What you say is true and the point here is to raise the profile of what exactly we are criminalising and have the debate. To balance the argument exactly.

For too long we've been under the misguided biased opinions of failed policies.

Take the current high profile debate on cannabis a the moment. In the hands of the criminals cannabis known as hash has been modified to become the more potent and dangerous skunk. Modified and corrupted, uncontrolled and unregulated.

In the hands of the regulated and controlled pharmaceuticals one can even foresee the addictive harmful effects been removed. The drug being modified to become natures natural pain killer with no side effects (unlike paracetamol and many others).

So here we have natures pain killer which is banned whilst we are subjected to all sorts of medication with many serious side effects.


Don't know if anybody saw Jon Snow's Channel 4 program on Cannabis but well worth watching... Point is well made by the program.

http://blogs.spectator.co.uk/specta...earnt-skunk-causes-psychosis-and-weed-doesnt/


In the UK 80 per cent of cannabis sold on the street is skunk, and 24 per cent of new cases of psychosis are linked with its use. Clearly the answer is not prohibition. People haven’t stopped smoking dope because it’s banned, but they’re subjected to the dangers of an inferior product because there is no quality control and no freedom of consumer choice. Skunk is the moonshine of the modern black market for weed.
 

barjon

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.................Take the current high profile debate on cannabis a the moment. In the hands of the criminals cannabis known as hash has been modified to become the more potent and dangerous skunk. Modified and corrupted, uncontrolled and unregulated.

In the hands of the regulated and controlled pharmaceuticals one can even foresee the addictive harmful effects been removed. The drug being modified to become natures natural pain killer with no side effects (unlike paracetamol and many others)..................

Possibly, but skunk would remain the more potent choice and would remain in the hands of the criminals who would do their best to persuade youngsters that "pharmacy cannabis" was just like non-alcoholic beer so man up and get the real thing!!
 

new_trader

Legendary member
6,665 1,489
Possibly, but skunk would remain the more potent choice and would remain in the hands of the criminals who would do their best to persuade youngsters that "pharmacy cannabis" was just like non-alcoholic beer so man up and get the real thing!!

This is an argument in favour of legalisation!

"man up and take these illegal drugs instead of drinking alcohol"
 

Atilla

Legendary member
19,858 3,112
Possibly, but skunk would remain the more potent choice and would remain in the hands of the criminals who would do their best to persuade youngsters that "pharmacy cannabis" was just like non-alcoholic beer so man up and get the real thing!!


In the absence of the gardener weeds will grow and flowers be starved of light.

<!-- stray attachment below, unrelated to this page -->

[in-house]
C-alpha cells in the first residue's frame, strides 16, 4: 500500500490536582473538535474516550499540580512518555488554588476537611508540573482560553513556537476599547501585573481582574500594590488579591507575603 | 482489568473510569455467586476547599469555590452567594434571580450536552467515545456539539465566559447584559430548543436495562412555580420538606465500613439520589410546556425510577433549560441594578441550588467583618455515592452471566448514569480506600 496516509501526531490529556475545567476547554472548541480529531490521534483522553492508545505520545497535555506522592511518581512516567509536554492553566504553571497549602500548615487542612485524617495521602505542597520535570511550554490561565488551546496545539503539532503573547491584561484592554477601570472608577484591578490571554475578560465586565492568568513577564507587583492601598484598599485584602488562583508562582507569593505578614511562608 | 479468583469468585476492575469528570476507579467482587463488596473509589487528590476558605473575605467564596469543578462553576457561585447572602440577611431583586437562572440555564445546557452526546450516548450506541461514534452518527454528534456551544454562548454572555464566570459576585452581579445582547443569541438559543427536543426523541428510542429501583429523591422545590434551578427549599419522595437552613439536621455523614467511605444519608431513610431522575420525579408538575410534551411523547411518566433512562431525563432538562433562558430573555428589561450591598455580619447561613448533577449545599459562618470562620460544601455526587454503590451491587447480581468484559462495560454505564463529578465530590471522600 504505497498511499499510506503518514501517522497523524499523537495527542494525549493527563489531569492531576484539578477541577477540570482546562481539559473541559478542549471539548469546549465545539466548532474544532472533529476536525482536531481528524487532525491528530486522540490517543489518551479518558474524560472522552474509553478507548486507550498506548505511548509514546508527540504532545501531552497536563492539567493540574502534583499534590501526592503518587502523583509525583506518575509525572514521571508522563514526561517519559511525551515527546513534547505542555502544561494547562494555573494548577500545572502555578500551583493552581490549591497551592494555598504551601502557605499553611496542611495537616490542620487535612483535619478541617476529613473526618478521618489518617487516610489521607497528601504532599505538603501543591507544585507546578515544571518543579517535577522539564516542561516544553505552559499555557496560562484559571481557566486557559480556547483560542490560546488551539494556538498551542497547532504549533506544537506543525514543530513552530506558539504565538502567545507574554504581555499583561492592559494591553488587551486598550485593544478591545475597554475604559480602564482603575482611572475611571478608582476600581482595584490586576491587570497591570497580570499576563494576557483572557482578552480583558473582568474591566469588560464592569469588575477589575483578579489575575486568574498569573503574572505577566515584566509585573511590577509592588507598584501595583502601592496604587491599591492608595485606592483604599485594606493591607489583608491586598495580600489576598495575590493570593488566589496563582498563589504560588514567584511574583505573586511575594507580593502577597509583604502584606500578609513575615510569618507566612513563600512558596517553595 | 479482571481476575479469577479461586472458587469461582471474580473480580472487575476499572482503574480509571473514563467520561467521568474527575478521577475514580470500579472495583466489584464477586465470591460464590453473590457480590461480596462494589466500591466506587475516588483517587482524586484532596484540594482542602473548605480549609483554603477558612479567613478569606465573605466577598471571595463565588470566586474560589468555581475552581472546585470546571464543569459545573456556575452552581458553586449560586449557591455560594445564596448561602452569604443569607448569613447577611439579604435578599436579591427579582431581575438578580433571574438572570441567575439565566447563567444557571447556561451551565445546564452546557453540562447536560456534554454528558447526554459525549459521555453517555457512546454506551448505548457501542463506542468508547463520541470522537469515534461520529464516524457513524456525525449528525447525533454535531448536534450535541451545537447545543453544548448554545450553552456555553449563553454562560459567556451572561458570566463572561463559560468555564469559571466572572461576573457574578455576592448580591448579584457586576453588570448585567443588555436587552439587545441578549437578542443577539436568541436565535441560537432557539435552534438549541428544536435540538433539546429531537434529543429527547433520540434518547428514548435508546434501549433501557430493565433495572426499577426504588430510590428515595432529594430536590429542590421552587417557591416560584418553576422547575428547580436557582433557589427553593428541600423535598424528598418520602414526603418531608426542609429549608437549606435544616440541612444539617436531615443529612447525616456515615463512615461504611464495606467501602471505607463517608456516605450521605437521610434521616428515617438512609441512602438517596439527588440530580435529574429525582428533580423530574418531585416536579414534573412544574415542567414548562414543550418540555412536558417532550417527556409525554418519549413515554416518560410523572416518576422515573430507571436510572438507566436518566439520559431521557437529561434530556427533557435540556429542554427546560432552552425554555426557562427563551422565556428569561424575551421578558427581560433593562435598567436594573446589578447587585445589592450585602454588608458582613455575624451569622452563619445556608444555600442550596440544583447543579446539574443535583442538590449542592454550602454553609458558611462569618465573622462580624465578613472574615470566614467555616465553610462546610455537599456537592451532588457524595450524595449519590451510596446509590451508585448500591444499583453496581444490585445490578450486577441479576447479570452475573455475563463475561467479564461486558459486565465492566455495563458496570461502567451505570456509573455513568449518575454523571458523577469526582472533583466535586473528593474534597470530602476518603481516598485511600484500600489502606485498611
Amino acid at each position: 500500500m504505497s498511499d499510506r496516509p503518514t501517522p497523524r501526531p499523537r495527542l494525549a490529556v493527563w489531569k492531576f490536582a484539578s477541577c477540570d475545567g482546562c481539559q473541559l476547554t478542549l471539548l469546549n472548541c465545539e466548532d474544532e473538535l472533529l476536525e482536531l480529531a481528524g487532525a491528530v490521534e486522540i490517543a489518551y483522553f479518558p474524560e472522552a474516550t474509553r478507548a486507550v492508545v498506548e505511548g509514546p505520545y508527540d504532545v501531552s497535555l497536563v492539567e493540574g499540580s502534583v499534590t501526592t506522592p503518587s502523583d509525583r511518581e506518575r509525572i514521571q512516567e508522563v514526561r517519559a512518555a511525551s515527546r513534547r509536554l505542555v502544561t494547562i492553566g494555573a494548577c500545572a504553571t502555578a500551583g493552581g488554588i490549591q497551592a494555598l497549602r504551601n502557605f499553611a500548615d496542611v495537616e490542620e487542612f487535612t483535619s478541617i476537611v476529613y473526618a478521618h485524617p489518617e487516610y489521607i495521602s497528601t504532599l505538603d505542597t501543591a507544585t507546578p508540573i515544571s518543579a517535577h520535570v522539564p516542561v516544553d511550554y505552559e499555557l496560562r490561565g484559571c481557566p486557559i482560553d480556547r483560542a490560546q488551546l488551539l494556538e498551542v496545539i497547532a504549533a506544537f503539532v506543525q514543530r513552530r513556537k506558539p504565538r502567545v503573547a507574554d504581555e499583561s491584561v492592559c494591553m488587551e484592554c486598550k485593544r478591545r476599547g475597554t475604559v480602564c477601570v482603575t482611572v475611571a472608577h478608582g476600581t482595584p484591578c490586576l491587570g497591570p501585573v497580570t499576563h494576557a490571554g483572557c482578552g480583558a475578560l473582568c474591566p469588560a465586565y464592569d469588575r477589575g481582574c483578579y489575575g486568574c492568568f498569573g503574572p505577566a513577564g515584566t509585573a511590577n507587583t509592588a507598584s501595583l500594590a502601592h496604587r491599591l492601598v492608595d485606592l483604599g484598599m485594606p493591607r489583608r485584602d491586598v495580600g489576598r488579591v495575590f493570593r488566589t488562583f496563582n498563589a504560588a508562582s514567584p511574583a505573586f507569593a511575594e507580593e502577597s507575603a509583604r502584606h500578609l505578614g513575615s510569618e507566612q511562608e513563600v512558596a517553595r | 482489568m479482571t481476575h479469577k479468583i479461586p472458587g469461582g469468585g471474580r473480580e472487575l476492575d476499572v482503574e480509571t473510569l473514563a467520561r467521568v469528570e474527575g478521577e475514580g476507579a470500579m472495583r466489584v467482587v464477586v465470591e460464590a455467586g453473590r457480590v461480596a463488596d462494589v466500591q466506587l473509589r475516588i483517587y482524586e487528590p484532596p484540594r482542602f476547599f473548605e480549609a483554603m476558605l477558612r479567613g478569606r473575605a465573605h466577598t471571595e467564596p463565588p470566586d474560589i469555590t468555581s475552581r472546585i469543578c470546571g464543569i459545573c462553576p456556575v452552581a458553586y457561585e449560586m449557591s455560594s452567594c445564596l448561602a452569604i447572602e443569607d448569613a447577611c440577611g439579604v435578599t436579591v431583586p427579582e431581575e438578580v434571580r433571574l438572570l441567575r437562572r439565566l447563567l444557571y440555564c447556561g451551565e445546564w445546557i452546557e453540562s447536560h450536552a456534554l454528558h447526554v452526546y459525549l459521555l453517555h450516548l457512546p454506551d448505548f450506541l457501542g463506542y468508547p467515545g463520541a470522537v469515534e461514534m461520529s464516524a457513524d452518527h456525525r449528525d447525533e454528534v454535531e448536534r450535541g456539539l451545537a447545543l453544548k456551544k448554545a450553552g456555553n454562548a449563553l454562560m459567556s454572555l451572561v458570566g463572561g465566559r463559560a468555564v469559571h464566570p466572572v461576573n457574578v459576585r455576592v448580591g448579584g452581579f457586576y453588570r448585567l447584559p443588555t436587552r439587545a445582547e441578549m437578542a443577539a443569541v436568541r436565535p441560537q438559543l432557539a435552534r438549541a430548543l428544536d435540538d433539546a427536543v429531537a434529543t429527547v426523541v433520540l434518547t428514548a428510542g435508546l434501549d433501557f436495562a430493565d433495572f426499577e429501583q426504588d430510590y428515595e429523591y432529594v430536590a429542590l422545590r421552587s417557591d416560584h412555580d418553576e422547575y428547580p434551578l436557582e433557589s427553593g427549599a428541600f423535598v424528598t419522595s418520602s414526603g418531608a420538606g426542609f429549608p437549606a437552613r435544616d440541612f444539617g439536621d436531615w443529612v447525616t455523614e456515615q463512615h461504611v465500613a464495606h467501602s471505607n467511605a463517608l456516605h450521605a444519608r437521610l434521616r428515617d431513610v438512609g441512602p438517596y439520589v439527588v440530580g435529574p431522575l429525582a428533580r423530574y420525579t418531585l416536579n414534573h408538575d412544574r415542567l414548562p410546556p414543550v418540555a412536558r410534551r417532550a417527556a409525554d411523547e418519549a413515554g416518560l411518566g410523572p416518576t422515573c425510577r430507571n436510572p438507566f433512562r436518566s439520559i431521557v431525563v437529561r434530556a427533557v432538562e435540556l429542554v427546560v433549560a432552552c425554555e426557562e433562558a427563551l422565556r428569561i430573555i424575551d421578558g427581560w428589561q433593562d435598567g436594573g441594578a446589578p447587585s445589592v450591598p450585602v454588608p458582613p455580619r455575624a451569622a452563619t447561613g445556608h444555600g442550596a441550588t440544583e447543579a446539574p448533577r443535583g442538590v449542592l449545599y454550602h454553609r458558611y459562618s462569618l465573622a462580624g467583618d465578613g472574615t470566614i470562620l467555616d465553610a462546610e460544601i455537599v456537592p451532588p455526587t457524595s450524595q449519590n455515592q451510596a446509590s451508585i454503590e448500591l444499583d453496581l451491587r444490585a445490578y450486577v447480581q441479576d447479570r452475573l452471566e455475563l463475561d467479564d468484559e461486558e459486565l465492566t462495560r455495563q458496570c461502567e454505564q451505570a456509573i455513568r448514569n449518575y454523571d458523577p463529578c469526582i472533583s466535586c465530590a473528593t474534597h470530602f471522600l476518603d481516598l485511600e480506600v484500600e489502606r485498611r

Look at the evidence and case studies! Has anyone read the excellent case study for Portugal posted by ffsear?


We have 70mph limits on our roads and Government regulation allows the production of cars that can travel at 100+ mph.

So if individuals can drive responsibly and road system, safety rules and laws manage millions of drivers interacting with each other at high speeds you saying cannabis will get out of control?

It has precisely because of government prohibition leaving the field open to criminals.


Do you not see this?

You suspect system can not be improved?

You believe it will end up worse?


In the UK 80 per cent of cannabis sold on the street is skunk, and 24 per cent of new cases of psychosis are linked with its use. Clearly the answer is not prohibition. People haven’t stopped smoking dope because it’s banned, but they’re subjected to the dangers of an inferior product because there is no quality control and no freedom of consumer choice. Skunk is the moonshine of the modern black market for weed.
 

new_trader

Legendary member
6,665 1,489
If you don't believe there should be legislation to protect people from themselves

I can't imagine how anyone in their right mind can support laws that allegedly protect people from themselves...why not make sugar, salt, fatty foods, confectionary, skydiving, scuba diving and taking a bath illegal?

The Government doesn't exist to play the role of parent, its job is to protect individual rights, not take them away. Do you really want the Government raising your children? I can't think of anything worse.

As far as 'protecting people from themselves', do some research on victimless crimes and then ask yourself if the drug addict currently being **** raped in gaol has been protected from himself thanks to the Government.
 

barjon

Legendary member
10,705 1,809
I can't imagine how anyone in their right mind can support laws that allegedly protect people from themselves...why not make sugar, salt, fatty foods, confectionary, skydiving, scuba diving and taking a bath illegal?

The Government doesn't exist to play the role of parent, its job is to protect individual rights, not take them away. Do you really want the Government raising your children? I can't think of anything worse.

As far as 'protecting people from themselves', do some research on victimless crimes and then ask yourself if the drug addict currently being **** raped in gaol has been protected from himself thanks to the Government.

Yeah, I agree with most of that. One of the effects of so much "protect you from yourselves" legislation has been a huge diminution in the concept of personal responsibility. It's always someone else's fault nowadays (and I've got the lawyer to prove it :LOL:)